We focus on cost cutting, delivering to the minimum specifications and remaining minimally compliant with our regulations. The best interest of one or more of our stakeholders is frequently sacrificed in order to make these short-term gains. This is not pursing the “best for all concerned.” When we deviate from our corporate missions and goals and when we ignore that moral compass, the ultimate result is always failure in the long-term. Success is not an issue of using the best methods or having the best talent. Success comes from knowing who you intend to serve, how you intend to serve them, and why this is important. Success is a function not of always doing the right things but rather doing things for the right reasons. We must pursue a value proposition that creates value for the market we serve, do what we know is best for all concerned in that market and then stick to those guidelines even when deviations look better in the short term. Always do the right thing and you will succeed.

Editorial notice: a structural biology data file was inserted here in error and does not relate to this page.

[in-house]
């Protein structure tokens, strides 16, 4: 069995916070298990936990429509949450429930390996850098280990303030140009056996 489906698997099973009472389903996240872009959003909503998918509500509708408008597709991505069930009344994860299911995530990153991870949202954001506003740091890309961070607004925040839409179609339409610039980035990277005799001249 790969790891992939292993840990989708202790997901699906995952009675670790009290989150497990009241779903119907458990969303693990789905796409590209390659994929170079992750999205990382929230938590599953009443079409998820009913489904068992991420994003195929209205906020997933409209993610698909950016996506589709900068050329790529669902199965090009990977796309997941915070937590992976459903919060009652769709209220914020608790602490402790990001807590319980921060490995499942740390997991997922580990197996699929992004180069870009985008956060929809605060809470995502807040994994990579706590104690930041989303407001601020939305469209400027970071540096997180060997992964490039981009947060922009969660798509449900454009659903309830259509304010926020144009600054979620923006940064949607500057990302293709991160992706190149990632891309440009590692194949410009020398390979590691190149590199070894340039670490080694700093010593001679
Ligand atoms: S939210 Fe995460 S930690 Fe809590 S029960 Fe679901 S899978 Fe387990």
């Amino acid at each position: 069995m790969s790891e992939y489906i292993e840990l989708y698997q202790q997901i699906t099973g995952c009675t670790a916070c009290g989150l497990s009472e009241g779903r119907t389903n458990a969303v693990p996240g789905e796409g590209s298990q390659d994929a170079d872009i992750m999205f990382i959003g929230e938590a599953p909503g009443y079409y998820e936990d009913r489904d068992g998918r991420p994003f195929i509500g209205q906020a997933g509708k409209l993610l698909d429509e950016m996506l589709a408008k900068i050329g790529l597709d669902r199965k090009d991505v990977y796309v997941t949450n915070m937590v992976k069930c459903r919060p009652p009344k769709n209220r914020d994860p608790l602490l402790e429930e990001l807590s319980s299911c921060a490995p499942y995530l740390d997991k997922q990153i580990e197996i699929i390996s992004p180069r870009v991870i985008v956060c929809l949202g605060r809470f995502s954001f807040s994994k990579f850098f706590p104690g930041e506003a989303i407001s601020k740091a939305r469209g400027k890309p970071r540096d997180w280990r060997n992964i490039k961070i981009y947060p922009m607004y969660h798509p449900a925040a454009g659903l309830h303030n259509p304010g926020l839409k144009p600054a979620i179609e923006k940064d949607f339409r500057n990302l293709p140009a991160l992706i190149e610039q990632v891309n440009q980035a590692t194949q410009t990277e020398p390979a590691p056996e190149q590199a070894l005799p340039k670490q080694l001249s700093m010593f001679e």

The problem with “do the right thing,” and “pursue the benefit of all concerned,” is that statements like these are vague and subjective. It’s easy to justify why the needs of some stakeholders supersede the needs of others and many businesses are held to short-term economic expectations that perpetuate these inequalities. Investors expect rapid return on investment. Customers often demand features and qualities that do not change their market behavior. Unions demand concessions that are not in keeping with the market conditions. In short, everyone is demanding that their interests are the most important so when business leaders choose one faction over another there is no clear signal that they are not pursuing the best interest of all concerned. This is why Herr Schultze equated these decisions to moral decisions. The guidelines for what is best for your business must come from within and be guided by the firm conviction of what the company stands for who they serve and why. These ideals then need to be enforced in all aspects of the business constantly and universally.